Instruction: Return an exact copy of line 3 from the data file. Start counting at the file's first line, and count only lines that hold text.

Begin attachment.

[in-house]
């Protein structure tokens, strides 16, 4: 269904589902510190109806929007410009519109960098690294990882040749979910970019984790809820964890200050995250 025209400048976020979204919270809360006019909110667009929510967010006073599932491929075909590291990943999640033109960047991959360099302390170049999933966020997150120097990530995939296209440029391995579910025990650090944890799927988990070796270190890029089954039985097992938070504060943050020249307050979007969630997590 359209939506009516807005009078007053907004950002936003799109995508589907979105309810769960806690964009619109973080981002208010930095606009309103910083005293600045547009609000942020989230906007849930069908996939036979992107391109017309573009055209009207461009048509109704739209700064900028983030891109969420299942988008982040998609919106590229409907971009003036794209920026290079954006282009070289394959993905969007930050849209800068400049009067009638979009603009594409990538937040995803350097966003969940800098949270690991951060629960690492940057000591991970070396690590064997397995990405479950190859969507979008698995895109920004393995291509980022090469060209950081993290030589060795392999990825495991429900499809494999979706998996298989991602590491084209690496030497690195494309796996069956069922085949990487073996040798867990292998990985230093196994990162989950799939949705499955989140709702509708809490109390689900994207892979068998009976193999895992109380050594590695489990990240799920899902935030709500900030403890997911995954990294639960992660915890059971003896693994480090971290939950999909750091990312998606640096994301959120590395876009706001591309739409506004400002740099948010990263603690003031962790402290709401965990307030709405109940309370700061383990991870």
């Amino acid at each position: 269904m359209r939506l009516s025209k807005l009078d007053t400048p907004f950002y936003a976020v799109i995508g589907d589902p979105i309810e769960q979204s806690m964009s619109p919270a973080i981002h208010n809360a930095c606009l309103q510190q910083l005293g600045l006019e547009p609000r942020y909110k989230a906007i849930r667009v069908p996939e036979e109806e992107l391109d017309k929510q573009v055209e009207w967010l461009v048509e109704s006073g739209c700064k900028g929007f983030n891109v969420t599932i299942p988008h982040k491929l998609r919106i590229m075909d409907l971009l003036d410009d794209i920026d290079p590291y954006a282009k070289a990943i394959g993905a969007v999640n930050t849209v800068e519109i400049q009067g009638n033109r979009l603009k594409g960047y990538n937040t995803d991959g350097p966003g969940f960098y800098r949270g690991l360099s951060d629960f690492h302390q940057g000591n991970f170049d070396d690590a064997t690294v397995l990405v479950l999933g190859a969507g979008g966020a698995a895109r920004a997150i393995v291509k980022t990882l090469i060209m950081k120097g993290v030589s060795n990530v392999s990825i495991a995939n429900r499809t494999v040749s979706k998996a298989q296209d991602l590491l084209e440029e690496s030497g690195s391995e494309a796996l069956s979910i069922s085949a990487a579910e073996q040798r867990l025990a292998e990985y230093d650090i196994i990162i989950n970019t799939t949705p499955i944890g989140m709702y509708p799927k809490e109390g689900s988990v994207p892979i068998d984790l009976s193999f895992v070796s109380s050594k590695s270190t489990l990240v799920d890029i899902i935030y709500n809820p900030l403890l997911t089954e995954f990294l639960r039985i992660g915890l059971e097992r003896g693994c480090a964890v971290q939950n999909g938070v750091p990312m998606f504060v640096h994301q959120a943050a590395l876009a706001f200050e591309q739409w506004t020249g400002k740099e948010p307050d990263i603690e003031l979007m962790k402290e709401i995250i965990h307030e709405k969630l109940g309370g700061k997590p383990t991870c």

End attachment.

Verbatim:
């Amino acid at each position: 269904m359209r939506l009516s025209k807005l009078d007053t400048p907004f950002y936003a976020v799109i995508g589907d589902p979105i309810e769960q979204s806690m964009s619109p919270a973080i981002h208010n809360a930095c606009l309103q510190q910083l005293g600045l006019e547009p609000r942020y909110k989230a906007i849930r667009v069908p996939e036979e109806e992107l391109d017309k929510q573009v055209e009207w967010l461009v048509e109704s006073g739209c700064k900028g929007f983030n891109v969420t599932i299942p988008h982040k491929l998609r919106i590229m075909d409907l971009l003036d410009d794209i920026d290079p590291y954006a282009k070289a990943i394959g993905a969007v999640n930050t849209v800068e519109i400049q009067g009638n033109r979009l603009k594409g960047y990538n937040t995803d991959g350097p966003g969940f960098y800098r949270g690991l360099s951060d629960f690492h302390q940057g000591n991970f170049d070396d690590a064997t690294v397995l990405v479950l999933g190859a969507g979008g966020a698995a895109r920004a997150i393995v291509k980022t990882l090469i060209m950081k120097g993290v030589s060795n990530v392999s990825i495991a995939n429900r499809t494999v040749s979706k998996a298989q296209d991602l590491l084209e440029e690496s030497g690195s391995e494309a796996l069956s979910i069922s085949a990487a579910e073996q040798r867990l025990a292998e990985y230093d650090i196994i990162i989950n970019t799939t949705p499955i944890g989140m709702y509708p799927k809490e109390g689900s988990v994207p892979i068998d984790l009976s193999f895992v070796s109380s050594k590695s270190t489990l990240v799920d890029i899902i935030y709500n809820p900030l403890l997911t089954e995954f990294l639960r039985i992660g915890l059971e097992r003896g693994c480090a964890v971290q939950n999909g938070v750091p990312m998606f504060v640096h994301q959120a943050a590395l876009a706001f200050e591309q739409w506004t020249g400002k740099e948010p307050d990263i603690e003031l979007m962790k402290e709401i995250i965990h307030e709405k969630l109940g309370g700061k997590p383990t991870c």